Tuesday, October 2, 2012

The Balance Of Power (Or Balancing Act: Your Choice)

Most Americans do not think Scientology is a true religion, more people would prefer to win an Olympic gold medal than a Pulitzer prize and celebrity endorsements do not carry much weight, according to a new poll released on Monday.

This gets at something I've been thinking a lot about - how much fakery we, as a nation, endure or "tolerate." Staying with Scientology for the moment, check out this recent court dialogue between a lawyer (Harris) and one of the cult's "experts" for it's Narconon drug program (Casal):
HARRIS:  Have you looked at the Narconon literature on what Narconon contends the benefits from the sauna program are? 
CASAL: Yes, I have. 
HARRIS:  And the sauna program, what Narconon contends is that in -- it in fact detoxifies your body. True? 
CASAL: True. 
HARRIS:  But there's no scientific basis that you can point me to to support that contention, is there, sir? 
CASAL: You're correct. 
HARRIS:  So when Narconon states that the sauna program detoxifies its students, you're not aware, as a medical doctor, of any scientific basis for that contention?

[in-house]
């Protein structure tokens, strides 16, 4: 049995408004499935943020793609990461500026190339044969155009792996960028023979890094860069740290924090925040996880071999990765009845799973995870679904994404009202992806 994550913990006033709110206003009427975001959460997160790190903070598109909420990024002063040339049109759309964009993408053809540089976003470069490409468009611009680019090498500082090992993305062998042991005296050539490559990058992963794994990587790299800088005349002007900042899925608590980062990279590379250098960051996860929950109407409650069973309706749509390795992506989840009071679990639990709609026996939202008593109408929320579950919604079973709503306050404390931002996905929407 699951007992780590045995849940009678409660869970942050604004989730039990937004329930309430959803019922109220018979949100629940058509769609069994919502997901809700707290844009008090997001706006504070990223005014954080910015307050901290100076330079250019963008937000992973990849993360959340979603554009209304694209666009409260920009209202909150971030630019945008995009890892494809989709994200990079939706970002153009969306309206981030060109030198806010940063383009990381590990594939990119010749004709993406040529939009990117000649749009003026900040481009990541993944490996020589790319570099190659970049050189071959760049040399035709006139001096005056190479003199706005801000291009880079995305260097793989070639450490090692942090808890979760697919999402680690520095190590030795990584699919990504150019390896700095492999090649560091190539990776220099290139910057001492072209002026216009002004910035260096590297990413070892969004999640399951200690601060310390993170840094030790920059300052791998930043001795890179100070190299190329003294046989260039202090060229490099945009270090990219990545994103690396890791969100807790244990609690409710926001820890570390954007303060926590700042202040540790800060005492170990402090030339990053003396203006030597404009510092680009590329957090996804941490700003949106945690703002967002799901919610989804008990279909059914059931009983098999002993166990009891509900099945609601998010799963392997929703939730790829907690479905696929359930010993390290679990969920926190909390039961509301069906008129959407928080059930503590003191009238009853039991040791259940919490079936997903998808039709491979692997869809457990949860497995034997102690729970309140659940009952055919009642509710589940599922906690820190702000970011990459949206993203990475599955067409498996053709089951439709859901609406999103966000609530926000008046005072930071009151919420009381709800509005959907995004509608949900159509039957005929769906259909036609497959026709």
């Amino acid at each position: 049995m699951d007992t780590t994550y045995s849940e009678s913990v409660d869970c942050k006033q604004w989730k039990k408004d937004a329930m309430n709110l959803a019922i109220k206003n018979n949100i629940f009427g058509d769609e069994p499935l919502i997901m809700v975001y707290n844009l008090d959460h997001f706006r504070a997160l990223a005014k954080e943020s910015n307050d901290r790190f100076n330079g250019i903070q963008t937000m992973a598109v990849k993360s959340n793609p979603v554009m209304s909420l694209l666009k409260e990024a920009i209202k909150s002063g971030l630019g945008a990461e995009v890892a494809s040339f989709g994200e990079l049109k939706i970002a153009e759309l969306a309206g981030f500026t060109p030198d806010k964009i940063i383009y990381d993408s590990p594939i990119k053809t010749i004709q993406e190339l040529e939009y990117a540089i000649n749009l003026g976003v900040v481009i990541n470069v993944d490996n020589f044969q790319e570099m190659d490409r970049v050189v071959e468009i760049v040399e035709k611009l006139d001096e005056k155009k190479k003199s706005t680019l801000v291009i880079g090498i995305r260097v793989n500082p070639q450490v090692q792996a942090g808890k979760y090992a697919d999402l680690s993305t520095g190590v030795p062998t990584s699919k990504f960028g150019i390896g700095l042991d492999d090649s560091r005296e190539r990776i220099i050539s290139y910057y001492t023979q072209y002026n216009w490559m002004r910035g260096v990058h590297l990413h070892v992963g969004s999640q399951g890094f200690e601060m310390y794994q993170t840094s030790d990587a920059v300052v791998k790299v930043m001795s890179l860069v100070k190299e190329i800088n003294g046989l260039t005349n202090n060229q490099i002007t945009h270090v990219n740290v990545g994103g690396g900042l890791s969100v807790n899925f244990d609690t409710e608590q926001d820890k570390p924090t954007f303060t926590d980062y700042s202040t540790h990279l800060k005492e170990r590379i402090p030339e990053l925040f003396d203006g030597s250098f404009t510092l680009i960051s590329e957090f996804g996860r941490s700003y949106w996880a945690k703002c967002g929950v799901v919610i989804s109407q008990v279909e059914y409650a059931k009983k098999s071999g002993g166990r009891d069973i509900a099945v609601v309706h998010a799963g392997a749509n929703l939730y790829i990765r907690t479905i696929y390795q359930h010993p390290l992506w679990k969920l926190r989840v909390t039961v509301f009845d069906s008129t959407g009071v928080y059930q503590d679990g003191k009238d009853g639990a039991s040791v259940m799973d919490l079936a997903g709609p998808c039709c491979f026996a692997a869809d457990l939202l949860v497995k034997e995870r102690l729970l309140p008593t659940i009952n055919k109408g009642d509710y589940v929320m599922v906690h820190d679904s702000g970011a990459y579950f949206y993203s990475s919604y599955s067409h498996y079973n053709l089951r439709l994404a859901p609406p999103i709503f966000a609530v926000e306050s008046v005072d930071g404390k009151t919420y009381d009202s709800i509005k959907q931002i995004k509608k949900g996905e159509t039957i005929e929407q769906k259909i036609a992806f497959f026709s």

CASAL: I agree. 
HARRIS:  The vitamin regimen. You're familiar with the vitamin regimen? 
CASAL: Yes, sir. 
HARRIS:  What -- do you have an opinion about whether or not the vitamin regimen is effective at treating addiction? 
CASAL: I believe that it has very likely no bearing whatsoever on the treatment of addiction.

And yet, these Narconon facilities are up and running, all over the country - and even killing people - with hardly anyone challenging their outrageous claims what-so-ever.

I got to thinking about this after reading Richard J. Evans' review of the book, Hitler’s Berlin: Abused City, which ended like this:
In the five years since the book was published in German, moreover, a great deal of research has appeared about Berlin during this period, so that the book was out of date even before it was translated. Friedrich was a long-term museum curator in the city, not a professional historian, and while he was effective at presenting well-known facts to a wider audience, this book demonstrates, regrettably, that he did not really know to do original or innovative historical research. Given the highly critical reception the book received on its publication in Germany in 2007, it is puzzling that Yale University Press thought it was worth bringing out in English at all.
Indeed. Like a lot of things that are happening now - including the current election of a Mormon cultist to high political office, though his belief system is as much of a fraud, and his grasp on science and reality is hardly any better, than the Scientologists - it makes me wonder two things more than any other:

Who are these charlatans within the higher echelons of power in this country, and how much more of this will we be forced to take?

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